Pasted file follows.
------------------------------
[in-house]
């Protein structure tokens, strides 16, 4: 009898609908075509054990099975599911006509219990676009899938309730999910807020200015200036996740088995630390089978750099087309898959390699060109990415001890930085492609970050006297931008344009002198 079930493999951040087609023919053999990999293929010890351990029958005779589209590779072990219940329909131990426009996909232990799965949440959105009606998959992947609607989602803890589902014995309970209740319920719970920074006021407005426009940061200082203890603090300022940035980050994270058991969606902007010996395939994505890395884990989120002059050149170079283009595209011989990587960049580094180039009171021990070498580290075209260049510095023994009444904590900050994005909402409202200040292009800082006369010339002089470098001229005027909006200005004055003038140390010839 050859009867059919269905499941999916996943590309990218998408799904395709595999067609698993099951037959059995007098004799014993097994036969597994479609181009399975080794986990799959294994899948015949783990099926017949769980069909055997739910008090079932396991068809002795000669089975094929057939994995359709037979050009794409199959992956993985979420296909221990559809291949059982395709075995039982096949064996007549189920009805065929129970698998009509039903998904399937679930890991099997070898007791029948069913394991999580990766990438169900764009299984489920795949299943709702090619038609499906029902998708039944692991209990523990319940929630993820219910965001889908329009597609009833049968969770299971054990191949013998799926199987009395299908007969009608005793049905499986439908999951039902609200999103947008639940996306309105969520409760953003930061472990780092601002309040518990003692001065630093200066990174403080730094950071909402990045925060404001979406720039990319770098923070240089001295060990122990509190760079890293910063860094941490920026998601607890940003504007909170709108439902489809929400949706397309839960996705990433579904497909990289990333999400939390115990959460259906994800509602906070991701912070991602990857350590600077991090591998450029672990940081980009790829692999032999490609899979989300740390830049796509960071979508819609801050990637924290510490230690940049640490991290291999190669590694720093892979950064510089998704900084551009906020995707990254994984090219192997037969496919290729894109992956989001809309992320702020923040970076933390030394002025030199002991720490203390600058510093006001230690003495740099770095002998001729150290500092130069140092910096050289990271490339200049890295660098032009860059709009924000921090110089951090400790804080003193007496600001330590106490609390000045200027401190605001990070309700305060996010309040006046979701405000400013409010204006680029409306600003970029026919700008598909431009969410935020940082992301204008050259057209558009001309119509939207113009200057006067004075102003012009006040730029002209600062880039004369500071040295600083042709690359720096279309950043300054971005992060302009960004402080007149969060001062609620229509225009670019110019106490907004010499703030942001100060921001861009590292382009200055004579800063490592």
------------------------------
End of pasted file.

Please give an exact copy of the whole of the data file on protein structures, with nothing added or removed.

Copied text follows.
[in-house]
């Protein structure tokens, strides 16, 4: 009898609908075509054990099975599911006509219990676009899938309730999910807020200015200036996740088995630390089978750099087309898959390699060109990415001890930085492609970050006297931008344009002198 079930493999951040087609023919053999990999293929010890351990029958005779589209590779072990219940329909131990426009996909232990799965949440959105009606998959992947609607989602803890589902014995309970209740319920719970920074006021407005426009940061200082203890603090300022940035980050994270058991969606902007010996395939994505890395884990989120002059050149170079283009595209011989990587960049580094180039009171021990070498580290075209260049510095023994009444904590900050994005909402409202200040292009800082006369010339002089470098001229005027909006200005004055003038140390010839 050859009867059919269905499941999916996943590309990218998408799904395709595999067609698993099951037959059995007098004799014993097994036969597994479609181009399975080794986990799959294994899948015949783990099926017949769980069909055997739910008090079932396991068809002795000669089975094929057939994995359709037979050009794409199959992956993985979420296909221990559809291949059982395709075995039982096949064996007549189920009805065929129970698998009509039903998904399937679930890991099997070898007791029948069913394991999580990766990438169900764009299984489920795949299943709702090619038609499906029902998708039944692991209990523990319940929630993820219910965001889908329009597609009833049968969770299971054990191949013998799926199987009395299908007969009608005793049905499986439908999951039902609200999103947008639940996306309105969520409760953003930061472990780092601002309040518990003692001065630093200066990174403080730094950071909402990045925060404001979406720039990319770098923070240089001295060990122990509190760079890293910063860094941490920026998601607890940003504007909170709108439902489809929400949706397309839960996705990433579904497909990289990333999400939390115990959460259906994800509602906070991701912070991602990857350590600077991090591998450029672990940081980009790829692999032999490609899979989300740390830049796509960071979508819609801050990637924290510490230690940049640490991290291999190669590694720093892979950064510089998704900084551009906020995707990254994984090219192997037969496919290729894109992956989001809309992320702020923040970076933390030394002025030199002991720490203390600058510093006001230690003495740099770095002998001729150290500092130069140092910096050289990271490339200049890295660098032009860059709009924000921090110089951090400790804080003193007496600001330590106490609390000045200027401190605001990070309700305060996010309040006046979701405000400013409010204006680029409306600003970029026919700008598909431009969410935020940082992301204008050259057209558009001309119509939207113009200057006067004075102003012009006040730029002209600062880039004369500071040295600083042709690359720096279309950043300054971005992060302009960004402080007149969060001062609620229509225009670019110019106490907004010499703030942001100060921001861009590292382009200055004579800063490592």